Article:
A new type of astrophysical object proposed by Emil Mottola of Los Alamos National Laboratory and Pawel Mazur of the University of South Carolina as an alternative to black holes. They are said to consist of a shell of ultradense matter supported by some strange springy space within. Up close, they would look just like what one might expect a black hole to look like, a cold, dark body lit only by the matter raining down on it and being torn to shreds by the immense gravity. The difference is that a gravastar doesn't have an event horizon or central singularity where the laws of physics break down the way a black hole is supposed to. Also known as quasi-black hole objects (QBHO's), or gravitational condensate stars. They were first described in Mottola and Mazur's paper: Gravitational Condensate Stars, which was first submitted for peer review on September 11, 2001. You can get a preprint of the paper from the Los Alamos Preprint Server at http://xxx.lanl.gov/abs/gr-qc/0109035. As of this writing the paper has been submitted to Physical Review Letters and is currently undergoing peer review.
Mottola and Mazur have used arguments based on current theories of general relativity and quantum gravity to show that there is an alternative state for matter whose gravity is so great that not even the exclusion principle repulsion between neutrons can keep it from collapsing indefinitely. The theory they have proposed says that when an object undergoing gravitational collapse, say, a massive star out of nuclear fuel, space-time itself undergoes a phase transition, similar to the formation of a Bose-Einstein Condensate. Just when an event horizon is about to form around the object undergoing gravitational collapse, the theory goes, the immense gravitational forces would distort the fluctuations in space-time (the quantum foam) so greatly that a radical change in the nature of space-time would occur, similar to the formation of a Bose-Einstein condensate (see CapnTrippy's writeup on that node for some recent experimental evidence for how this repulsive effect might happen).
This would create a condensate bubble surrounded by a shell of ultradense, ultracold matter, like a stationary shock wave of gravitational energy where a black hole's event horizon should be. According to Mazur and Mottola's calculations this strange space-time within the gravastar would exert an outward repulsive force, so matter inside the shell would bounce back toward the shell, while matter outside would continue to rain down on it.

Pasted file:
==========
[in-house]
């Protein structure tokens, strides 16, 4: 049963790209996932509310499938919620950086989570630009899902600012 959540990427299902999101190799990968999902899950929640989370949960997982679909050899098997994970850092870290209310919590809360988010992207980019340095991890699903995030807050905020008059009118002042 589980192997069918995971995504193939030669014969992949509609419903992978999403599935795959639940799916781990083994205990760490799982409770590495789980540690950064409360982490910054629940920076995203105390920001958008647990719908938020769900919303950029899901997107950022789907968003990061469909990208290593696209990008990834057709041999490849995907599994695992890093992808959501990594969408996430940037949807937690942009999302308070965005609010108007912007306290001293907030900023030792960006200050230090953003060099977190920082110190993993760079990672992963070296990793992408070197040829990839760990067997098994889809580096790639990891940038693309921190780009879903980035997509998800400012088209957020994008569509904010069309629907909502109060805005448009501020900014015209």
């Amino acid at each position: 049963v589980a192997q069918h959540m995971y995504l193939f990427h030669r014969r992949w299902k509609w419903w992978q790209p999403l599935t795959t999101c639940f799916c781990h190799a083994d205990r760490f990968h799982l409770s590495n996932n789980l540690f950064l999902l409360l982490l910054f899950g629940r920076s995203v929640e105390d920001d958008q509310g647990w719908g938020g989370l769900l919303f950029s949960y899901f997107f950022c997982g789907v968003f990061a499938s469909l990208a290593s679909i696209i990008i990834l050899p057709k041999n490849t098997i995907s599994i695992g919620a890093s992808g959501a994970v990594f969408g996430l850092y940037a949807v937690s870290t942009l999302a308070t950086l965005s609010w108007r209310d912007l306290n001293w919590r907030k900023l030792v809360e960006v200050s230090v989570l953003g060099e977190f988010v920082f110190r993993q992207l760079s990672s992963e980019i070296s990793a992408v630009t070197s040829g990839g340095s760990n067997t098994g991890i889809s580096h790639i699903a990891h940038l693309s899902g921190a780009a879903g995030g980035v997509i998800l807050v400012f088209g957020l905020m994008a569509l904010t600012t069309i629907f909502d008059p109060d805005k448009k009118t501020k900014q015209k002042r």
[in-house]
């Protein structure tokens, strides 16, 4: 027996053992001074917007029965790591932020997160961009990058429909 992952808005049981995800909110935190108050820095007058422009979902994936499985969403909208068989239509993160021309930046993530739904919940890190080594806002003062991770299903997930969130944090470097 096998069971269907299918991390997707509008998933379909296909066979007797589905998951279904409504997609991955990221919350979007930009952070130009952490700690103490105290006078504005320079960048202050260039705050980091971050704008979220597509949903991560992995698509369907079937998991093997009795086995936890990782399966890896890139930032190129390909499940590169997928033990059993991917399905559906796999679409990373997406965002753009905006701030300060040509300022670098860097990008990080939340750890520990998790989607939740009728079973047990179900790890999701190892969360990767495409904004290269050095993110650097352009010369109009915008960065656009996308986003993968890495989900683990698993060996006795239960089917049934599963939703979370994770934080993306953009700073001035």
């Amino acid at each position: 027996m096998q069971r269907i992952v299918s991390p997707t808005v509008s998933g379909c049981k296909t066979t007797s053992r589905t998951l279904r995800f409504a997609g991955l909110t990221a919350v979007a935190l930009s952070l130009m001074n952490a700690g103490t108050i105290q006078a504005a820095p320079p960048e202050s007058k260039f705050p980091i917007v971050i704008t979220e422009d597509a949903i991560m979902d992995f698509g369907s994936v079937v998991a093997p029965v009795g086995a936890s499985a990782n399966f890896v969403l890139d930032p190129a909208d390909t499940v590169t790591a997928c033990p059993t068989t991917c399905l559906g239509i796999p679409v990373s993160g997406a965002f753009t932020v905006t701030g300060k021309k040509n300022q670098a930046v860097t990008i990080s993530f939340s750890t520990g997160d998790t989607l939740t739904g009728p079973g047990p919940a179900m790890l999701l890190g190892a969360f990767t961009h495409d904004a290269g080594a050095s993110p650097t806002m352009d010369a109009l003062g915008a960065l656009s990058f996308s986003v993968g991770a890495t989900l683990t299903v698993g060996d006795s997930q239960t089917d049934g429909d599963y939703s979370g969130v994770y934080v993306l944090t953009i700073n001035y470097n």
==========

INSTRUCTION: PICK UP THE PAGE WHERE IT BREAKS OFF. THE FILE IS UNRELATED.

Furthermore Mazur and Mottola have shown that gravastars represent a stable solution to Albert Einstein's equations of general relativity, just like black holes, but without the mathematical anomalies and paradoxes that black holes suffer from.
A star with fifty or so solar masses would undergo violent gravitational collapse when its nuclear fuel was exhausted, and form a gravastar roughly 300 km in diameter, the same size as the event horizon of the expected black hole but the shell of ultradense matter (which would be so dense that a teaspoonful of that matter would weigh a hundred billion tons or so) would only be roughly 10-30 km thick, with a temperature about a few billionths of a degree above absolute zero, thus emitting hardly any radiation at all, just like a black hole.
These strange objects could be a possible source for the many violent high-energy astrophysical phenomena that have been observed, such as X-ray and gamma-ray bursts, and, just like black holes, a profound explanation for many outstanding problems in cosmology.
Mottola further proposed that if one would imagine a gravastar whose interior would be large enough to contain the entire visible universe, the outward pressure that the gravitational condensate exerts matches the pressure that seems to be accelerating the expansion of the universe, i.e. the outward pressure being exerted is just like the effect of Einstein's proposed cosmological constant. So the universe might actually be on the inside of one huge cosmic gravastar! Mottola states: "We might be able to entertain the really radical notion that we -- and everything we see in the Universe -- could be inside such an object." As of this writing Mottola and Mazur are working out the details of this extension of their theory.
It's still a big open question, and many loose ends need to be tied up in the theory. For one thing, they have no clear idea of what the strange stuff inside the shell really is, and how exactly this gravitational condensate is formed, and whether or not it is actually possible for such a thing to occur in stellar gravitational collapse. It's a very very new theory...
To be honest, I don't really quite understand the Mazur and Mottola paper as much as I would like, so if anyone is out there who's read the paper and who feels they understand it better has any corrections to make to this wu, please /msg me.